A British woman has been given permission to apply for financial relief after her divorce in Bulgaria.
In Barnett v Barnett, the couple were married for over 40 years. For the majority of their married life, they lived in Stoke-on-Trent but relocated to Bulgaria in 2009.
The marriage broke down in 2012 and the following year their divorce was finalised in Bulgaria.
The wife claimed she was entitled to a share in her ex-husband’s British miner’s pension as the only income she had was the British state old age pension.
She was not awarded a share during the divorce because the Bulgarian court said it had “no power or jurisdiction in relation to this British miner’s pension”. As a result, she had to go through the English courts.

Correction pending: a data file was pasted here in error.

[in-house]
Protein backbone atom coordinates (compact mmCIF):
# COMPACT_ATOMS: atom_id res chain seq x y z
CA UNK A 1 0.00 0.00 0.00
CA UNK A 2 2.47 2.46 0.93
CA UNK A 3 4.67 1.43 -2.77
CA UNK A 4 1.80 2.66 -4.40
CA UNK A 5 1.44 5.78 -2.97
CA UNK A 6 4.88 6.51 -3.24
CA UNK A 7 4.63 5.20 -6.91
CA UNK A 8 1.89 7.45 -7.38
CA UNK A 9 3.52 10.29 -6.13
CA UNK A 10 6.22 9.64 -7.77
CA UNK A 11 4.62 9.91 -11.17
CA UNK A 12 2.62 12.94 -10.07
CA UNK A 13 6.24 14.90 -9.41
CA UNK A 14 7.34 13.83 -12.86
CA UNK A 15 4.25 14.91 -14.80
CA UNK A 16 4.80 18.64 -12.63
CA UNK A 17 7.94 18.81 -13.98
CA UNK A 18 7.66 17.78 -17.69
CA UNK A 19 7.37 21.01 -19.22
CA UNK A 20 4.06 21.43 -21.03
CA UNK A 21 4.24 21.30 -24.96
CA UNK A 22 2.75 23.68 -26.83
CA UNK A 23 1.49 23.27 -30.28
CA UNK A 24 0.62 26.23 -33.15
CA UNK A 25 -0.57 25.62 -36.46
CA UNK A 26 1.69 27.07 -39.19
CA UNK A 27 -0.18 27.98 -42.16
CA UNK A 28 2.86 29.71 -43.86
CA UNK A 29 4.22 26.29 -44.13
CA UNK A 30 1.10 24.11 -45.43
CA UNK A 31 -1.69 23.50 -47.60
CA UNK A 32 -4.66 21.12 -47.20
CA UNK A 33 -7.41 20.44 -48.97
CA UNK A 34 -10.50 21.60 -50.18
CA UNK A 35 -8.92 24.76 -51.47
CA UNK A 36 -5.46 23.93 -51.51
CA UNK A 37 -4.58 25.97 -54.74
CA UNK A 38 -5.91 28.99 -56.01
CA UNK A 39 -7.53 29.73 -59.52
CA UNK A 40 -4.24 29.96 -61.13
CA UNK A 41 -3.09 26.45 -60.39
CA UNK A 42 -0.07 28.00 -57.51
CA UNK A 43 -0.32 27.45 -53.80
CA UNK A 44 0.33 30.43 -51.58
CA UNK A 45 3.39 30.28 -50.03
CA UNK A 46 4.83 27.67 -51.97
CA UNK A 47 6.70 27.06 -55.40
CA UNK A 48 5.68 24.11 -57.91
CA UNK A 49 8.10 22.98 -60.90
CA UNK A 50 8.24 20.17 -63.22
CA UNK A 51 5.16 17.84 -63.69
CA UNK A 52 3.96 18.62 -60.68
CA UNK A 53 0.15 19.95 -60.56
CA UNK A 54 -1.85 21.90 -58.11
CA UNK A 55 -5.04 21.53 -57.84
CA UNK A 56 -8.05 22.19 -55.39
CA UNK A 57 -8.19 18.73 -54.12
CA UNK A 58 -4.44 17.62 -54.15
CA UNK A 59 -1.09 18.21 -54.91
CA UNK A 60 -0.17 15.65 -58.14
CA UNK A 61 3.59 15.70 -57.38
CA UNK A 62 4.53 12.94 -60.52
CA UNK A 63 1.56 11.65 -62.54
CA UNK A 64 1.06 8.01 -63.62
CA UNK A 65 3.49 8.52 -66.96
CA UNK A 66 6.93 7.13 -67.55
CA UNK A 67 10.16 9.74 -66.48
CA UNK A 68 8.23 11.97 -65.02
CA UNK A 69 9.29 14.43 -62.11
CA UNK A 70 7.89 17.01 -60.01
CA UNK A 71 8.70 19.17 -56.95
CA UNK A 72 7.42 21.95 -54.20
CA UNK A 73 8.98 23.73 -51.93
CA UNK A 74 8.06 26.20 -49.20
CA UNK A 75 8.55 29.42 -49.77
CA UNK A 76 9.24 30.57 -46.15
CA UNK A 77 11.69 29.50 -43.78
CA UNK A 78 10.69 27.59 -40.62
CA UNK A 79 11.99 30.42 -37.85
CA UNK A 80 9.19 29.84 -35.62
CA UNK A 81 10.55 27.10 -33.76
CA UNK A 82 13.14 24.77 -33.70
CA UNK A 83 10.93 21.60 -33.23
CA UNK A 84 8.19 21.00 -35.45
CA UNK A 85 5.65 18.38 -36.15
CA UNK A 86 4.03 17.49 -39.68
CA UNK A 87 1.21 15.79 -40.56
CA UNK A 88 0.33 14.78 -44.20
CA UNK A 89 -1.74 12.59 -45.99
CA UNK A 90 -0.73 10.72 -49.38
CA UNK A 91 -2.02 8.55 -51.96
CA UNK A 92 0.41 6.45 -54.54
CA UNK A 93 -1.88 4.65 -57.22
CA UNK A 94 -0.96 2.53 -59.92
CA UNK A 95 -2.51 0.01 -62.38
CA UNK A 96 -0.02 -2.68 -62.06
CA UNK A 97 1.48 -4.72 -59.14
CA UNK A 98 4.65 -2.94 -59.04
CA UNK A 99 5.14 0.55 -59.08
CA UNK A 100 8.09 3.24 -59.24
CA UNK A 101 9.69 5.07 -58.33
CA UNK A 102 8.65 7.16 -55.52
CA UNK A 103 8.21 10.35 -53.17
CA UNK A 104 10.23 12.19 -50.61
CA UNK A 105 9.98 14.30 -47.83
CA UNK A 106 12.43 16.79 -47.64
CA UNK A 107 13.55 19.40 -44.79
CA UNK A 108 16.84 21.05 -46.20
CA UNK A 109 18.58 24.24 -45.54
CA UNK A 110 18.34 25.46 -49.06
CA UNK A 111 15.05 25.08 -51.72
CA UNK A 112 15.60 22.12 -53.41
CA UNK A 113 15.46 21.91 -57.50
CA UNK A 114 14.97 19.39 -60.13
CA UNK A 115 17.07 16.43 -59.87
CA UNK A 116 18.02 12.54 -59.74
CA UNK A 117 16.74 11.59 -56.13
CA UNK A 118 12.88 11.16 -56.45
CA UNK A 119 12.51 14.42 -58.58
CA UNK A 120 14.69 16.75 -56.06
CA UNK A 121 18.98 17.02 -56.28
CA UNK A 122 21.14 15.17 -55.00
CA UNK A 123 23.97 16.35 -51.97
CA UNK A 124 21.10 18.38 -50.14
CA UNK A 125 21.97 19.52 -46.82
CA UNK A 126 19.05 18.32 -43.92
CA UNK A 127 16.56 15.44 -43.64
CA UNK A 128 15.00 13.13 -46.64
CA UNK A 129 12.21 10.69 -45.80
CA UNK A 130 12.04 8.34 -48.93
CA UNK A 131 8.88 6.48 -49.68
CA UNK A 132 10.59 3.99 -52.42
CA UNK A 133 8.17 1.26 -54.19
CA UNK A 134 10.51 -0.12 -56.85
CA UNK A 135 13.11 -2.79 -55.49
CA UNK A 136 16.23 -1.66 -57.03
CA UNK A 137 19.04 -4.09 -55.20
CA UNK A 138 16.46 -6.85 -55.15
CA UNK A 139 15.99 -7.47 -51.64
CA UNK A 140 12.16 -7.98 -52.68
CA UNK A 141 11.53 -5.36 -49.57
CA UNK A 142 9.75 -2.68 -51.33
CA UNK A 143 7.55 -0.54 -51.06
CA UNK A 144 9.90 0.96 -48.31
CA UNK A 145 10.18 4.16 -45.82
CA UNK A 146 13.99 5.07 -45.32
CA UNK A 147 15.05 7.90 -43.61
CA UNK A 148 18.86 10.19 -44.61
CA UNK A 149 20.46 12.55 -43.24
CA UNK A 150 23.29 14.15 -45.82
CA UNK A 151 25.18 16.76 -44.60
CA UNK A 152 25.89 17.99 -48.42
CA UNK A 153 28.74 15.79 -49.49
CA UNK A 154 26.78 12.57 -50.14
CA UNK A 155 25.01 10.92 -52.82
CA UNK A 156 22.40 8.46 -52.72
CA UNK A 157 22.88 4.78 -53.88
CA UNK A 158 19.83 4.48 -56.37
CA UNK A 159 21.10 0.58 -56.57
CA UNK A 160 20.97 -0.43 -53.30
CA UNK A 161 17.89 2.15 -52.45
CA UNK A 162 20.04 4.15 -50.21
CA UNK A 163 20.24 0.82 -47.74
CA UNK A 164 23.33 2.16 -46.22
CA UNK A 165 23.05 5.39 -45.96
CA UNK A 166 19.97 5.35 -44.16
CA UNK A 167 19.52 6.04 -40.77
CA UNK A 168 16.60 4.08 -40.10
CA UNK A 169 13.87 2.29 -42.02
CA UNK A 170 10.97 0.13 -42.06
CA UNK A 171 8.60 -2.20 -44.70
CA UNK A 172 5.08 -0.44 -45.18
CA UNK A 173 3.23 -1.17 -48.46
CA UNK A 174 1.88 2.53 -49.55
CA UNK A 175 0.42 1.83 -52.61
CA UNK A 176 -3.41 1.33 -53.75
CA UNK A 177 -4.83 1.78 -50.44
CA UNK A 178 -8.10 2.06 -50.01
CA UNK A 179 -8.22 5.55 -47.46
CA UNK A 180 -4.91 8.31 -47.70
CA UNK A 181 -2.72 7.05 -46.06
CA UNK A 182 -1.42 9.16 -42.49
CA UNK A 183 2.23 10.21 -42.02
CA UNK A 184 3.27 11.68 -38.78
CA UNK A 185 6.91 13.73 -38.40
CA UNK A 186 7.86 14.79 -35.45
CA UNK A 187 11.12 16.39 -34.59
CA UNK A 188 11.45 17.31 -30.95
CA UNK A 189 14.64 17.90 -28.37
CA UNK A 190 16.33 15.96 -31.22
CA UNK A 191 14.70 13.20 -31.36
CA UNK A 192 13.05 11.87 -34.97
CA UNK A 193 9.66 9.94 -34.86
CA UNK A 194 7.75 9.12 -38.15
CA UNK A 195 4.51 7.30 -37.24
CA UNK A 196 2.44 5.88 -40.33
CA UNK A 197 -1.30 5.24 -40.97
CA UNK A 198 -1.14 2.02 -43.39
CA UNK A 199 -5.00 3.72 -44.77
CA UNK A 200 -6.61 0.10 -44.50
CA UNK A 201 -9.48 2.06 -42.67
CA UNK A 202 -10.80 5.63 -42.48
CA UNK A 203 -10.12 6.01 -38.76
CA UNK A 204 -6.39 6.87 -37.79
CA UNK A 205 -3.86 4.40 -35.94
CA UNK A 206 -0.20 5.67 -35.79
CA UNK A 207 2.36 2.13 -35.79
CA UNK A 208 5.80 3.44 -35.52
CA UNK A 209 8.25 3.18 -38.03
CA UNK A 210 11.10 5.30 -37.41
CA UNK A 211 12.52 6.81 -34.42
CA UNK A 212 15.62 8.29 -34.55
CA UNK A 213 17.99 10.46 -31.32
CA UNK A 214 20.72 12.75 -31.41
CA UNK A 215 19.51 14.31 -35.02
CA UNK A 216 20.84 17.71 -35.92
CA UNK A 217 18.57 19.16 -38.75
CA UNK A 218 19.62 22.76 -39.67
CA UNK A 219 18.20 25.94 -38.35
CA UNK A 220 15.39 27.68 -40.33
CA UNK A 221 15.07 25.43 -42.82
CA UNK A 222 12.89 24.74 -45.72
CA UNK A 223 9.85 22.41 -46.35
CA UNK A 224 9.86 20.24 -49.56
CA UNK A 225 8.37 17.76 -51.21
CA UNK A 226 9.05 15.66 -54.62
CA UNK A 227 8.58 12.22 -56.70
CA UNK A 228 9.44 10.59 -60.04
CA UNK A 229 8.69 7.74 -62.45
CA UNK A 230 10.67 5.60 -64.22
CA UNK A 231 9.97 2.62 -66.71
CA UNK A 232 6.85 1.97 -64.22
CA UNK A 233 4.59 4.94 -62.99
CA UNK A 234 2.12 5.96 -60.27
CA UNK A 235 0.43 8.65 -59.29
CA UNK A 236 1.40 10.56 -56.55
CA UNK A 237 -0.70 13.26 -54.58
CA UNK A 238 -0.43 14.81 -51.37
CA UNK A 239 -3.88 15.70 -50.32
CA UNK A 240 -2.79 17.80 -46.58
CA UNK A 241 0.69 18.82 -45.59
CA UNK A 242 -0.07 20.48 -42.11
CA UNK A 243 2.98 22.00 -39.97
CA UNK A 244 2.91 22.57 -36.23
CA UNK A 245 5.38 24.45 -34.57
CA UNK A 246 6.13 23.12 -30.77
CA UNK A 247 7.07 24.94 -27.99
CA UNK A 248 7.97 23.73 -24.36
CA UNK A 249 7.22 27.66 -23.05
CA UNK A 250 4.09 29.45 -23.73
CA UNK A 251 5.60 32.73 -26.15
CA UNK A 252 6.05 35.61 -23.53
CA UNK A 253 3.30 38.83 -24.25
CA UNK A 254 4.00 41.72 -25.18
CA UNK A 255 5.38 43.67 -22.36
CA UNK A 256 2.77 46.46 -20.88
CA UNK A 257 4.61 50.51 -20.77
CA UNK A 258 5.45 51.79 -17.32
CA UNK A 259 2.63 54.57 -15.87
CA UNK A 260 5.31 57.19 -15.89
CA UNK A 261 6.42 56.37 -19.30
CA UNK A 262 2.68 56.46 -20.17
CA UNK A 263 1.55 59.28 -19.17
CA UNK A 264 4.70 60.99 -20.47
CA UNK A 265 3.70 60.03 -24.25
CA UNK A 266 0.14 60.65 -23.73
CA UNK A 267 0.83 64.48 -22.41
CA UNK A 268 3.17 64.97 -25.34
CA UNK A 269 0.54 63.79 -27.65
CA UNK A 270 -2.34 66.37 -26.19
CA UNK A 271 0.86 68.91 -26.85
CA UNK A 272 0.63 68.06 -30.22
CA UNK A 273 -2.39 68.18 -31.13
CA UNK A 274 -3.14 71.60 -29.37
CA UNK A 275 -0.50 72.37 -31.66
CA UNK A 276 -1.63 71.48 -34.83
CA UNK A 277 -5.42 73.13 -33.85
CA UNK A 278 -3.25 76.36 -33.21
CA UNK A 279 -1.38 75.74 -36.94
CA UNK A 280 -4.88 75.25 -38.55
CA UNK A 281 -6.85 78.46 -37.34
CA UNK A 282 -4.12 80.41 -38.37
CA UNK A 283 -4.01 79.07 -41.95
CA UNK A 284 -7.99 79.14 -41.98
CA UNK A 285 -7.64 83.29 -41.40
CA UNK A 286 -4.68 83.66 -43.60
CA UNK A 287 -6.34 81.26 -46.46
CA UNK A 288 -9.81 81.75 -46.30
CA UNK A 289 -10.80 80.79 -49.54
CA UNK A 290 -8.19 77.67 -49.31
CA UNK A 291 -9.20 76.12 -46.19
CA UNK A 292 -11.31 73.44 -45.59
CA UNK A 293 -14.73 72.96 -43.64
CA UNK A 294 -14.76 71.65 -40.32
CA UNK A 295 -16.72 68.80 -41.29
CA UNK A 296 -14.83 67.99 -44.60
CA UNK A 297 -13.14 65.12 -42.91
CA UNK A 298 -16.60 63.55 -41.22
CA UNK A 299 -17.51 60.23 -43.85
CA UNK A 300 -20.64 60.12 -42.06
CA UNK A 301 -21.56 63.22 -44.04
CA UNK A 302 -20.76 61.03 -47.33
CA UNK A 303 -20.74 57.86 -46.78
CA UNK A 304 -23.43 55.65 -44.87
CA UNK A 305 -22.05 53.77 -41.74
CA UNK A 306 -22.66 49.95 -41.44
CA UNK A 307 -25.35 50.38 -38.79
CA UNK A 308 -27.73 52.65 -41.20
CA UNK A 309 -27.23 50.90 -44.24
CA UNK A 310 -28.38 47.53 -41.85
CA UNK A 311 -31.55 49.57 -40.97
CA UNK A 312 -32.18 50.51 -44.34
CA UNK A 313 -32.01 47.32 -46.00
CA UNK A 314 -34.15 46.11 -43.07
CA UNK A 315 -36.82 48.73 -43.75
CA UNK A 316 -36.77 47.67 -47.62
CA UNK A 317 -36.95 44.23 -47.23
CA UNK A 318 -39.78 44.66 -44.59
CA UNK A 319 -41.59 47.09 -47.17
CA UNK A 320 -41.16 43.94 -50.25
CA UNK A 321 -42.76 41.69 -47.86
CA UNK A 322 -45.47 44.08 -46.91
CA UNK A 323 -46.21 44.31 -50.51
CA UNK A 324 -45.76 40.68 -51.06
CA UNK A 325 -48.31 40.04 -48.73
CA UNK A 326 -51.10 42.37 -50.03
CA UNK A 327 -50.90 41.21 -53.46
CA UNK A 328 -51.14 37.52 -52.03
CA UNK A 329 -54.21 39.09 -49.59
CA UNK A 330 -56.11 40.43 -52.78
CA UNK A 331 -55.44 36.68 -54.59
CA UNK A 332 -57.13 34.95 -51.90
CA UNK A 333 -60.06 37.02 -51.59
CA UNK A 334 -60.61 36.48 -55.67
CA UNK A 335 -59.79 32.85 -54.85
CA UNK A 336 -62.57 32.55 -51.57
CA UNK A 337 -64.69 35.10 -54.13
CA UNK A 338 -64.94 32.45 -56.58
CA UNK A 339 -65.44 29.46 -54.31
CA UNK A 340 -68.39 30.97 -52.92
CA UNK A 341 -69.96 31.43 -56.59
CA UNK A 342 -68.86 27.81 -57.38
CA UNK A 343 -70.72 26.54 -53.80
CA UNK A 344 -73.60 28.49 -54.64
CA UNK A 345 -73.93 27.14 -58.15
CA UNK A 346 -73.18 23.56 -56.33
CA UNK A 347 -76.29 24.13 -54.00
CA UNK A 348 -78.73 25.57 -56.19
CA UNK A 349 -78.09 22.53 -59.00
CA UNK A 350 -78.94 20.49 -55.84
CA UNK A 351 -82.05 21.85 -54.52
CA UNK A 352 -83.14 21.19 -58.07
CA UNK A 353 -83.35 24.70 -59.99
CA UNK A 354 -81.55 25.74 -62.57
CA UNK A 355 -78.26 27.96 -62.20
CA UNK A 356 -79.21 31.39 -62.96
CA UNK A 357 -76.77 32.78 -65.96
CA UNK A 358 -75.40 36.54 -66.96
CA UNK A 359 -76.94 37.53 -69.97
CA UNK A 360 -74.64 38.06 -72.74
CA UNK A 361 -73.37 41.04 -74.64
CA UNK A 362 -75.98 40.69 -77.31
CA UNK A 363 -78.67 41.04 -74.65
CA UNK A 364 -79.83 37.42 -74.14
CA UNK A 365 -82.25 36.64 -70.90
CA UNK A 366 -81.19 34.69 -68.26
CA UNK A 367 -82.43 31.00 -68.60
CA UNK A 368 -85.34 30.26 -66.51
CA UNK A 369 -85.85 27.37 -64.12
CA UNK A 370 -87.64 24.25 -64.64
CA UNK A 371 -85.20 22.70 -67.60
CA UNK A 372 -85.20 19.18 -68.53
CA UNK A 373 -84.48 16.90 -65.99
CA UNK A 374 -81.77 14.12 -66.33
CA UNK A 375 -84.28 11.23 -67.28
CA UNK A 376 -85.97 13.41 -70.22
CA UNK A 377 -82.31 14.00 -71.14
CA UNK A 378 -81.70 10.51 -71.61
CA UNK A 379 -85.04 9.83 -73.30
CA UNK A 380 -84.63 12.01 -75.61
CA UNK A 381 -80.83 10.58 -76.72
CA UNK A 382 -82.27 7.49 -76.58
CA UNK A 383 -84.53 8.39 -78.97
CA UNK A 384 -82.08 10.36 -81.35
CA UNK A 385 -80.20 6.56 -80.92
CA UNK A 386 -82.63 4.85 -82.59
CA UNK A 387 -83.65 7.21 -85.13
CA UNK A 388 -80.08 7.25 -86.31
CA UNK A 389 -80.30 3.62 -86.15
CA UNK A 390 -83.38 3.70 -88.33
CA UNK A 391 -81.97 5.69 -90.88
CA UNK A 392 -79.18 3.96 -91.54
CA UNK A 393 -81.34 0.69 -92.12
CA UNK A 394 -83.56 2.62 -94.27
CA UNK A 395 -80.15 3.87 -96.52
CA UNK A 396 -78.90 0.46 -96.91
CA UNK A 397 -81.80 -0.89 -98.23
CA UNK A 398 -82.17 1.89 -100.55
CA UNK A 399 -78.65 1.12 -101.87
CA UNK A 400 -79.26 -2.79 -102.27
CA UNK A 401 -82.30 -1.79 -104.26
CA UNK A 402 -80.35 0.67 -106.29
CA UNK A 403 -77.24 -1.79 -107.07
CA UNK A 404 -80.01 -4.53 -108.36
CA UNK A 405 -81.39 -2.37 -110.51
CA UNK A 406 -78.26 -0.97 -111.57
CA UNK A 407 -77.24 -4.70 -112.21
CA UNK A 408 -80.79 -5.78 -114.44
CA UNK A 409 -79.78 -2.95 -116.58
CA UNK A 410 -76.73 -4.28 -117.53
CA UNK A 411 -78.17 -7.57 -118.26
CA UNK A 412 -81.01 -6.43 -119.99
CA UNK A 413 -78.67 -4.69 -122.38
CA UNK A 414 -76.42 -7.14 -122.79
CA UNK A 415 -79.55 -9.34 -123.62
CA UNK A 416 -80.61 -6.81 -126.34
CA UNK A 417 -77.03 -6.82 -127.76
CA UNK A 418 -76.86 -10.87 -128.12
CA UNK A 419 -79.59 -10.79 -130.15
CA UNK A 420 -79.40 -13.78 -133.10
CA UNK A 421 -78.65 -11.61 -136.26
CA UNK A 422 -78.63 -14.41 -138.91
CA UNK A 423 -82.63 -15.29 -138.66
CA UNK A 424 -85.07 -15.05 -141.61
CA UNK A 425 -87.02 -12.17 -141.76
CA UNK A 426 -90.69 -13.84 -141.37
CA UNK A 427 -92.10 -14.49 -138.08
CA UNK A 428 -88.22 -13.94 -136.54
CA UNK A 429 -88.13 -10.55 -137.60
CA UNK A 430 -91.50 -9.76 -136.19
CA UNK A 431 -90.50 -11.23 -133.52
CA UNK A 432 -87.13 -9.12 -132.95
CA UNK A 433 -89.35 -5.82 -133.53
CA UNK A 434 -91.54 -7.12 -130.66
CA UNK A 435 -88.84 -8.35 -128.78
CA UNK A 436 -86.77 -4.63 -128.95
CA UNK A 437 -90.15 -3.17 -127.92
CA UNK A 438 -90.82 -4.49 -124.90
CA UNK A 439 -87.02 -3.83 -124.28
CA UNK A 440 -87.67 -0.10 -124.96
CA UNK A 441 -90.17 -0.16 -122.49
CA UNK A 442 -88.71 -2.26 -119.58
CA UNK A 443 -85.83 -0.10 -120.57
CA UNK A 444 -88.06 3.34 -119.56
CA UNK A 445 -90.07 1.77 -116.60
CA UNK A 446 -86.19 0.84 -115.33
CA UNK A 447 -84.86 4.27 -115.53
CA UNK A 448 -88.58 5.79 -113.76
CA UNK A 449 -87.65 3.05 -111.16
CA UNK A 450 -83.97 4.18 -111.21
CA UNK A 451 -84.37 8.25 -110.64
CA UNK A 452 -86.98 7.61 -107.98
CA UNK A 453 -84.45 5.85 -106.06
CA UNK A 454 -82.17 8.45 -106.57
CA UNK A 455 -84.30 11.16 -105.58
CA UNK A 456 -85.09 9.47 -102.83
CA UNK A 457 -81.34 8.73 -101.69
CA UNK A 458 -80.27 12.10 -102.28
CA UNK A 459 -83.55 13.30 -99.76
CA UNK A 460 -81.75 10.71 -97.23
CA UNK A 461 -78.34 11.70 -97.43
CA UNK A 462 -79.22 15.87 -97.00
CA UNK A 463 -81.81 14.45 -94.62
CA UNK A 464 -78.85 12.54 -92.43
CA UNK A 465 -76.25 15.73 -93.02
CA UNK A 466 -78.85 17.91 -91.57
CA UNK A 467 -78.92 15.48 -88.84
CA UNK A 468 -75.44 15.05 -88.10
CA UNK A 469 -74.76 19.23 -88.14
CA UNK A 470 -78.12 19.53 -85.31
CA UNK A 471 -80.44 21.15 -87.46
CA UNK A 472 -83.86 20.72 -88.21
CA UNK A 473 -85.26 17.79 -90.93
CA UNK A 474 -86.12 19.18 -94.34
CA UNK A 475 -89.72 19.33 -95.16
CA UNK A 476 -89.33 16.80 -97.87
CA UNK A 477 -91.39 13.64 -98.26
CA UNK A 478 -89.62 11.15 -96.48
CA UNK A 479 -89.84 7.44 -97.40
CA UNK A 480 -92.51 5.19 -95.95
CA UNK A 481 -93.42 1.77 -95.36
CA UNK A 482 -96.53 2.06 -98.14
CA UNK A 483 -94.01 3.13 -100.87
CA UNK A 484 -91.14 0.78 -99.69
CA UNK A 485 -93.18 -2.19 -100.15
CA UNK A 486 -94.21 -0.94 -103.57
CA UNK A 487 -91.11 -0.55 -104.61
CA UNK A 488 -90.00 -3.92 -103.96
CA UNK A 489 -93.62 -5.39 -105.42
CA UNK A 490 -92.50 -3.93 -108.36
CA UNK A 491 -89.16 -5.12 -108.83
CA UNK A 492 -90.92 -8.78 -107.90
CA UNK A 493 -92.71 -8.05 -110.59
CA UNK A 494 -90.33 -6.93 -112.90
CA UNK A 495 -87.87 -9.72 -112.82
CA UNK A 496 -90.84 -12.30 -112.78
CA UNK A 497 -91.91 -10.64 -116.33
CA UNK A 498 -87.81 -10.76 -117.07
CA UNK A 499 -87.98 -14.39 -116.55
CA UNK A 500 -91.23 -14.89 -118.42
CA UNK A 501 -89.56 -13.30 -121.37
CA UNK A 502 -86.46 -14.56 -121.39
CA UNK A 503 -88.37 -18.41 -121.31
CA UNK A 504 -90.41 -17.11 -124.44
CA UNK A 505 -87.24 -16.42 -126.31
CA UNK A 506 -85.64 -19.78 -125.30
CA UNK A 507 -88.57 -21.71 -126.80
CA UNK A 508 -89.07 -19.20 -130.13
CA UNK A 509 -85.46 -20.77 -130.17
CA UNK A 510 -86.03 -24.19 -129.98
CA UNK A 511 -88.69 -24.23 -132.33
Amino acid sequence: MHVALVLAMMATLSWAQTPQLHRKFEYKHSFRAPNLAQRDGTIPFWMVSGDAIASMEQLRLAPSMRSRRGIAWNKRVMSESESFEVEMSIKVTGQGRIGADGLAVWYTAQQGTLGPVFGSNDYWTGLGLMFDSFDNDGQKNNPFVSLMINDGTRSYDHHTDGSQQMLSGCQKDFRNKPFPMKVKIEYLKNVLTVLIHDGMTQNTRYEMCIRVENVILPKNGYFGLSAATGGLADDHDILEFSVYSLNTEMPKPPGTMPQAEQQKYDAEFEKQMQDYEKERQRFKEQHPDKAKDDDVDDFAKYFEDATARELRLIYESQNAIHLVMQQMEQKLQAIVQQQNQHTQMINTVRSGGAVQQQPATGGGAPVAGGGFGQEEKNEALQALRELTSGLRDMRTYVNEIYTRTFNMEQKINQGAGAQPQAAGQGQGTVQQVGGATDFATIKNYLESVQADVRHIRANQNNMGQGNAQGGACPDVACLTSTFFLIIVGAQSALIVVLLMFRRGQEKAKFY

Under section 13 of the Matrimonial and Family Proceedings Act 1984, an application for financial relief cannot be made without the court’s permission. The section also states that there needs to be “substantial ground” to allow an application.
However, section 15 states that the English courts can only have jurisdiction in financial relief cases if one of the spouses was “domiciled in England and Wales on the date of the application for leave” or when the foreign divorce was finalised.
Mr Justice Holman said the woman was in a “Catch 22” position as she could not afford to return to England permanently without a share of her husband’s pension.
He added that, in these circumstances, “it is strongly arguable (and I put it no higher for the purposes of the present hearing) that she retains her English domicile of origin”.
The judge ruled that it was “clear” there was substantial ground for the woman’s application, so he “unhesitatingly” granted her permission.
Photo of the Bulgarian flag by Timon91 via Flickr